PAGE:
* * * * * * * *
* * * The statute is lacking in a definitive formula that will automatically resolve every case respecting the degree of incapacity, measured by faculty for employment and quantum of wages of earnings, that is less than total. It is therefore to be presumed that apart from the loss of members which under section 34:15-12b is deemed permanent total disability as a matter of law, the legislative mind had in contemplation the generally accepted rule that ability for `light' or intermittent work or labor is not inconsistent with total incapacity."
Where the basic injury was a badly fractured arm, the Court of Errors and Appeals sustained a total disability judgment. In Simpson v. New Jersey Stone Tile Co., 93 N.J.L. 250 ( E. A. 1919), the following statement from the opinion of the Supreme Court was approved:
"The original injury was a very bad fracture of the arm, which was compound, and became infected and discharged pus for a long period. Amputation was seriously considered, but the arm was saved. There was, however, a poor recovery, and the patient had several abscesses, and at the time of the hearing was suffering, as the court found, with a severe neuritis caused, perhaps, by minor nerves being involved with the callous of the fracture, which, in the opinion of his physician, made him totally unfit for work, and there was evidence to support the finding that this condition would continue indefinitely unless the arm were amputated.
Prosecutor's claim is that the award cannot exceed that authorized for the loss of an arm, but to this we do not agree. Cases are readily conceivable in which total and permanent disability exists without the loss of or injury to any specific member. If the physical conditions in the present case as the court found them to exist at the time of the hearing created a total disability which was permanent unless the arm were amputated (and we think the evidence justified a finding of such a condition), the case of Feldman v. Braunstein, 87 N.J.L. 20, controls. Petitioner is not required to undergo a serious operation, such as amputation of the arm at the shoulder. The court, therefore, properly dealt with the condition as actually existent."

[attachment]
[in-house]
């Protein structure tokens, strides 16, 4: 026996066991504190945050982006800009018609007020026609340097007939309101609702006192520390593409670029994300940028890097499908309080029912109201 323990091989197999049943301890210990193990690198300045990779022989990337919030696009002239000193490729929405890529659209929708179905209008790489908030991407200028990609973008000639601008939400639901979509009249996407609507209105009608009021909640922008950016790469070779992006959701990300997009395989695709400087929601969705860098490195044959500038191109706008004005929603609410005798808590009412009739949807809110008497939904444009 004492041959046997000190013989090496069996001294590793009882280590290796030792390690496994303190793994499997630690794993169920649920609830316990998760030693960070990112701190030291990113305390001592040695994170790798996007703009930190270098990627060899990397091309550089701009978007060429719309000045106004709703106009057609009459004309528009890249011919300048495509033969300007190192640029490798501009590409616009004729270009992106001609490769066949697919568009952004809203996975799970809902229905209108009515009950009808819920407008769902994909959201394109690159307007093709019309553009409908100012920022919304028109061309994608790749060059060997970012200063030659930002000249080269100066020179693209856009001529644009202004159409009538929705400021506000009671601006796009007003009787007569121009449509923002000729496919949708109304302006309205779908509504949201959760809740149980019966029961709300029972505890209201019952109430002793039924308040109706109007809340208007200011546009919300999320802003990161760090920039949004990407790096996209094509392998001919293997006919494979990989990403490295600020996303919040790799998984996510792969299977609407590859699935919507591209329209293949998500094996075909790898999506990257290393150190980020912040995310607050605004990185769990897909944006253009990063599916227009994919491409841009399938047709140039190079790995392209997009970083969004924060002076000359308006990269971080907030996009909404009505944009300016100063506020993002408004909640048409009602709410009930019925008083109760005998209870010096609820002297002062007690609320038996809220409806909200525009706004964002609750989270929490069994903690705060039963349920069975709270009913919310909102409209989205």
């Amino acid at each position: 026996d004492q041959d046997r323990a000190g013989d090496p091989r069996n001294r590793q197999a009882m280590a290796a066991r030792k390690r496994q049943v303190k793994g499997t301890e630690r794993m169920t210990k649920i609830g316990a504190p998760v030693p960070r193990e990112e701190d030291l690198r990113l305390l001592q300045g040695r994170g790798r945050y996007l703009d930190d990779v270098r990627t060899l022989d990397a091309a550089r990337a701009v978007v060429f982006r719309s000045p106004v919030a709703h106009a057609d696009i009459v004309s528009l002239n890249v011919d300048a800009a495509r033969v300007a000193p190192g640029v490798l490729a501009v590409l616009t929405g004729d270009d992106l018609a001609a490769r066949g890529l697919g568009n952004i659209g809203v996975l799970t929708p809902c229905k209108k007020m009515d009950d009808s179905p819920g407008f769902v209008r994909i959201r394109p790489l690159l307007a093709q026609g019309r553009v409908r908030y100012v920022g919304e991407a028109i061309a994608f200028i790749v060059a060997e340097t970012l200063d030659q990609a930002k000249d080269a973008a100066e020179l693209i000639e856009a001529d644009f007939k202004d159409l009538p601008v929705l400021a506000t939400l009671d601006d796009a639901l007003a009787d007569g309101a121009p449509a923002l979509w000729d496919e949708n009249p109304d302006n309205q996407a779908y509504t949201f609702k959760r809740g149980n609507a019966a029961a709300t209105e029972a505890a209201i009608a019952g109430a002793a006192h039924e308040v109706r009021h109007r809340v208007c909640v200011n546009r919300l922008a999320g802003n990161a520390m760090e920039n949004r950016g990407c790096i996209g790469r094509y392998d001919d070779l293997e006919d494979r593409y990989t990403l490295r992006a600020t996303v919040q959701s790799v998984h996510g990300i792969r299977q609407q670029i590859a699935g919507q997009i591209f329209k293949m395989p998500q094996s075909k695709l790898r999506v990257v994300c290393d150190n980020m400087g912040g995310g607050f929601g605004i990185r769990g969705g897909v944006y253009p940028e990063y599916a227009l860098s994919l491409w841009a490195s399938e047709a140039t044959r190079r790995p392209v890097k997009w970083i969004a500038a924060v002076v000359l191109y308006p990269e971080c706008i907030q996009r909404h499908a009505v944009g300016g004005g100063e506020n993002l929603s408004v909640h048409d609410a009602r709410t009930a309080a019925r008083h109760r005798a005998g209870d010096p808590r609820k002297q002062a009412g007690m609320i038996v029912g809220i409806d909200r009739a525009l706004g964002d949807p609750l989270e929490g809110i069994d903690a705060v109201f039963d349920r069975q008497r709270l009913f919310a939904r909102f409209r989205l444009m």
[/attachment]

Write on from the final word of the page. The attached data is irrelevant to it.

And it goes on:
Coates v. Warren Hotel, 18 N.J. Misc. 363 ( Com. Pl. 1940), is a fairly comparable case. There the employee suffered a fracture of the neck of the right femur. Bony union was not obtained at the site of the fracture and partial absorption of the head of the femur appeared. She suffered loss of motion of the leg joints, atrophy and loss of muscle tone, shortening of the leg one and three-quarter inches, and complete loss of function of the leg, so that it was necessary to use crutches to get about.
The proof showed also complaints of loss of weight, inability to sleep, pain in the leg at all times, especially at night, inability to go up and down stairs, nervousness and inability to do the ordinary duties of a housekeeper.
An award of total permanent disability was sustained.
Viewed against the background of these cases, the petitioner's disability must be deemed total and permanent. To all intents and purposes he is unemployable. He can hobble with a cane and a crutch to some unnamed and undescribed kind of work, suffering extreme pain from any movement of his injured knee. He must sit down to this undescribed task and work only with his hands, and his injured leg must be kept completely immobile because of this extreme pain on movement. He could not pass a pre-employment physical examination to obtain this undescribed work. He could not compete in the labor market for the employment. Only an employer interested in doing an act of charity would employ him.
As already indicated, the appeal must be dealt with on the record made below. That record makes necessary a determination that Kalson is now totally and permanently disabled. If this disability decreases respondent has its remedy under R.S. 34:15-27.
Accordingly the determination below is reversed and judgment will be entered for 400 weeks compensation, representing total permanent disability at the agreed rate of $20 per week. Respondent, of course, shall be given credit for compensation already paid. Such a judgment may be presented.